Architects and designers all over the world are trying their best to incorporate sustainability in their work. Biodegradable, carbon-neutral, eco-friendly, etc. are not just trends or buzzwords, these imply that we may have potential solutions to reduce the load on our planet and slow down the climate crisis. Sustainable structures create an impact on an ‘architectural’ scale and that is why I am fascinated by Baboolal, a net-zero home that produces no waste or carbon. Baboolals stay in North Carolina and they realized that their entire community lives in the exact same cookie-cutter houses that consume excess energy and they knew they wanted to create change by setting an example.
Architect Arielle Condoret Schechter was up to the challenge of designing their dream net-zero home. The home had to be well-insulated, air-tight, and energy-efficient because to reach a net-zero energy bill, the structure has to produce as much energy as it consumes. Therefore Babool house features a photovoltaic array on the roof to generates solar power. It is also covered with a white cool-roof membrane and the windows are triple-glazed and protected with deep roof overhangs to prevent energy loss.
The Babool house also had to be a functional place for the parents, children, and their pets along with being sustainable. The core is an open, airy, and inviting central common family area while all of them have their own private bedrooms to retreat to. The spacious floor plan includes a gourmet kitchen, elaborate dining, and living areas, as well as deck access across the back of the house. It also has a study/music room, laundry room, pantry, and a two-car garage. To bring the outside scenic landscape in, the architect added operable glass doors to reduce energy loss and increase the visual spaciousness. The design encompasses a progression: one enters the house from the south which opens up into the main living space looking out into the natural views in the north creating a powerful indoor-outdoor connection.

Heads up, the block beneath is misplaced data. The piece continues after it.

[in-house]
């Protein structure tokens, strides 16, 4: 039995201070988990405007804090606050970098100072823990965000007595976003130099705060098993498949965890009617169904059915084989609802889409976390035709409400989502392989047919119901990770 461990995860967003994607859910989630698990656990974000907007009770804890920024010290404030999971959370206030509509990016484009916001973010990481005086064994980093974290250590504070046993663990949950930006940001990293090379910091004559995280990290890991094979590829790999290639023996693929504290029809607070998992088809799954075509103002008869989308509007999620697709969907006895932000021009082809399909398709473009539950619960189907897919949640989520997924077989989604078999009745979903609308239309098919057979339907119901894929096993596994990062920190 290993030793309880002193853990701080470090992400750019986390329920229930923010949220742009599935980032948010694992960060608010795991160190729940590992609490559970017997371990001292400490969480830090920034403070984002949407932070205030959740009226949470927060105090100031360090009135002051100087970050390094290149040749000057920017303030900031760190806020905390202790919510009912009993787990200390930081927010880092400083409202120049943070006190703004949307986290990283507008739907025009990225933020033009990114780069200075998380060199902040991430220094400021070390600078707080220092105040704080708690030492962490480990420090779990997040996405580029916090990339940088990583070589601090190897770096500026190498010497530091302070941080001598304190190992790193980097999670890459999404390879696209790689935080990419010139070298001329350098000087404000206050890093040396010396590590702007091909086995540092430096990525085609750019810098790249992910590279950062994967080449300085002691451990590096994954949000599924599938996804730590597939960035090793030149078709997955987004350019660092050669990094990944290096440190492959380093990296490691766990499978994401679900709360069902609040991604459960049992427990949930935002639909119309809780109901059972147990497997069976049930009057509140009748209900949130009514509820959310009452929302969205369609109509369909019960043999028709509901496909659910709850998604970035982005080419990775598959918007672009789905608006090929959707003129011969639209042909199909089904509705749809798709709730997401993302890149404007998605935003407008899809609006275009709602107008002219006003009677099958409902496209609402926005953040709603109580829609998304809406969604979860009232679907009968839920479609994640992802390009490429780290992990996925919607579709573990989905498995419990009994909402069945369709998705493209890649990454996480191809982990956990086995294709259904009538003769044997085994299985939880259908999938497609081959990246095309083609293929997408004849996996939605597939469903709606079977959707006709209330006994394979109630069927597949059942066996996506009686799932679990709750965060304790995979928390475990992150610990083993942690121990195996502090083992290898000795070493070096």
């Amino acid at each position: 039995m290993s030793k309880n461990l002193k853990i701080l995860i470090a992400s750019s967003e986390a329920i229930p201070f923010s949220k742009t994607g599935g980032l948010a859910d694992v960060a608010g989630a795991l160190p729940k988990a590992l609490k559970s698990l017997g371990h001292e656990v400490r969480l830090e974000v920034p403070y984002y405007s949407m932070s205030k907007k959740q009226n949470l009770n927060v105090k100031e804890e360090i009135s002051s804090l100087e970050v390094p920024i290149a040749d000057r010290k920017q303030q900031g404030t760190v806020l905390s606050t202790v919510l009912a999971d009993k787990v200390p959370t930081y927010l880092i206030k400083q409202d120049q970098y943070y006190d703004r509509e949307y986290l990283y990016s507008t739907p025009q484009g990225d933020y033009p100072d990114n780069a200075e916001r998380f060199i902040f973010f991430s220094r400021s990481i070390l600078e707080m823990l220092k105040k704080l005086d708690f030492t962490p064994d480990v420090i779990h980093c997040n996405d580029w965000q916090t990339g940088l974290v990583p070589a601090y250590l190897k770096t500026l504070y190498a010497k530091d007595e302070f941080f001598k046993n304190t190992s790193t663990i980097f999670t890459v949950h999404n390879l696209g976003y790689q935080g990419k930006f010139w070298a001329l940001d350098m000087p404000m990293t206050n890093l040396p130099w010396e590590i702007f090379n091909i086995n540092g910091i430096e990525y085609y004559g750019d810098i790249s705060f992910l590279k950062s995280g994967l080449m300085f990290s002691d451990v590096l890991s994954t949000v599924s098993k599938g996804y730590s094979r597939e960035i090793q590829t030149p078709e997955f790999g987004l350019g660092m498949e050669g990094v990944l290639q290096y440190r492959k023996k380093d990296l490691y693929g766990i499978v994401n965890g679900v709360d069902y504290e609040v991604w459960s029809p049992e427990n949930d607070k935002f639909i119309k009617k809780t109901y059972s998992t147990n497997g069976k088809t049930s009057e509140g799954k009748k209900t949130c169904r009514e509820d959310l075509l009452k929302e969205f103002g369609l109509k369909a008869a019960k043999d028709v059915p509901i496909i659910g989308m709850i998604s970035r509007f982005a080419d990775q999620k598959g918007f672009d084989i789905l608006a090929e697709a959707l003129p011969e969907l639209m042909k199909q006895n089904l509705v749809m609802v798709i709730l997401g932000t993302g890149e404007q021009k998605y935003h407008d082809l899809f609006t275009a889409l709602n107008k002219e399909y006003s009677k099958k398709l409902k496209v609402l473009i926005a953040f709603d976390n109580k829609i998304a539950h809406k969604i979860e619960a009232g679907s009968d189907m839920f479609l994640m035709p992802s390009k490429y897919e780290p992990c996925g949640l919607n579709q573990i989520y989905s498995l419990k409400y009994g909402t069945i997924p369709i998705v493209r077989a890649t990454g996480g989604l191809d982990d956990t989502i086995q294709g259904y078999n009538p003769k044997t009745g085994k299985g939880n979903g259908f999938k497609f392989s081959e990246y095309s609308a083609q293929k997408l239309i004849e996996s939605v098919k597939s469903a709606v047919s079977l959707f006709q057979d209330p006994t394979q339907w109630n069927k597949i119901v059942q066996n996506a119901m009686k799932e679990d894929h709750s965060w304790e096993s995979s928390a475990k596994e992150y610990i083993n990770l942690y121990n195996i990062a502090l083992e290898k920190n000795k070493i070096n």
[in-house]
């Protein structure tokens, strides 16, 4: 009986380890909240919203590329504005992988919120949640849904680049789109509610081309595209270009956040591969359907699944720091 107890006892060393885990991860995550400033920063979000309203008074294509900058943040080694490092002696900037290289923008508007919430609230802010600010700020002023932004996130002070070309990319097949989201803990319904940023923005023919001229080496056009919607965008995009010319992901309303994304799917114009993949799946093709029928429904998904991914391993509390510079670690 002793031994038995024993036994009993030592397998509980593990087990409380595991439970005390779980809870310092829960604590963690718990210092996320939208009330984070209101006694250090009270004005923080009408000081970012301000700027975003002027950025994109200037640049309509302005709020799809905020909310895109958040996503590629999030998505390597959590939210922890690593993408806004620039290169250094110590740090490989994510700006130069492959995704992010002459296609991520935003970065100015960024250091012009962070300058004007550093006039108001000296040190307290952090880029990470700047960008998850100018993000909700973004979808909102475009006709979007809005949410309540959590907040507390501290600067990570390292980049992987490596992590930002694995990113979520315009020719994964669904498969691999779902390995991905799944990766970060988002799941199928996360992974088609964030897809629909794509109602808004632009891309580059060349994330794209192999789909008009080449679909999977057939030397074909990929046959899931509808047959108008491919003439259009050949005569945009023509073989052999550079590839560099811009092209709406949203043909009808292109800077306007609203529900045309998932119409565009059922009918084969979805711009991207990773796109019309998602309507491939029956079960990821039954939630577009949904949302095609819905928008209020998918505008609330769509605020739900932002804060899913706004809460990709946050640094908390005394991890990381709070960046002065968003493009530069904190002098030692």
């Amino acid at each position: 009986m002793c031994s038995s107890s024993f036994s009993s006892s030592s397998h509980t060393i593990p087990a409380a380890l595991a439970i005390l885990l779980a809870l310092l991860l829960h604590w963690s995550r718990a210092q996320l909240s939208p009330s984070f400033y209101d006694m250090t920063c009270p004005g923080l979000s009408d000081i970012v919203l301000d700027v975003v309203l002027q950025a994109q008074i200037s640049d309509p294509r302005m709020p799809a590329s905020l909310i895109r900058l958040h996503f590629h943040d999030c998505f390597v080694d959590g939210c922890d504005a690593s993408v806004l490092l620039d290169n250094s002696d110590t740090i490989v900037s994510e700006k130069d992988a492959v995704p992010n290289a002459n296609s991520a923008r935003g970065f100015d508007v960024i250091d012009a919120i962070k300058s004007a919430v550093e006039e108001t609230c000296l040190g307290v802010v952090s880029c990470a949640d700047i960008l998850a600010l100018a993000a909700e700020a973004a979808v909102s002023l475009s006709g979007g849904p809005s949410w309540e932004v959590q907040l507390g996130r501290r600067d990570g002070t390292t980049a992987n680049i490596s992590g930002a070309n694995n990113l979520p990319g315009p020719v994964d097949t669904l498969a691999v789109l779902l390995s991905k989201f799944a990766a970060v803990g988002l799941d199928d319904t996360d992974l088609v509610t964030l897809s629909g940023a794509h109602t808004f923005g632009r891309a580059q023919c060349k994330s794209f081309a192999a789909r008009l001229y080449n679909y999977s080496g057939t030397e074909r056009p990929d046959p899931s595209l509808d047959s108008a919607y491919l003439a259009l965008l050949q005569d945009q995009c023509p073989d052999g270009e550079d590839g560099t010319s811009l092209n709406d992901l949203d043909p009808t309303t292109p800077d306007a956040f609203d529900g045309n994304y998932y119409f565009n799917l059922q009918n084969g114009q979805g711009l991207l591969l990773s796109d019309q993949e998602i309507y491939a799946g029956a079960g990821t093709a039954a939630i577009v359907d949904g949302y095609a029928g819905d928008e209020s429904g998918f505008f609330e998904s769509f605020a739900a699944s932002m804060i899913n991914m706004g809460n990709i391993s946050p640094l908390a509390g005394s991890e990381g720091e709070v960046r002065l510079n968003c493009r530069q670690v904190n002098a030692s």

“Our driving concept for the Baboolal residence was the Japanese principle of ‘Shakkei’ – borrowed landscape or scenery. The north side of their property is adjacent to a gorgeous grassy meadow which is part of a neighbor’s property. This north side is the dominant view from the Baboolal residence, so we are ‘borrowing’ this view. Borrowing the landscape is not just a Japanese design principle, but also one used prominently in British landscape design since the 1700s,” said Schechter. The home’s layout seamlessly flows from one zone to another. The modern aesthetic and net-zero strategies combine to make the Baboolal home beautiful, energy-efficient, sustainable, and carbon-free!
Designer: Arielle Condoret Schechter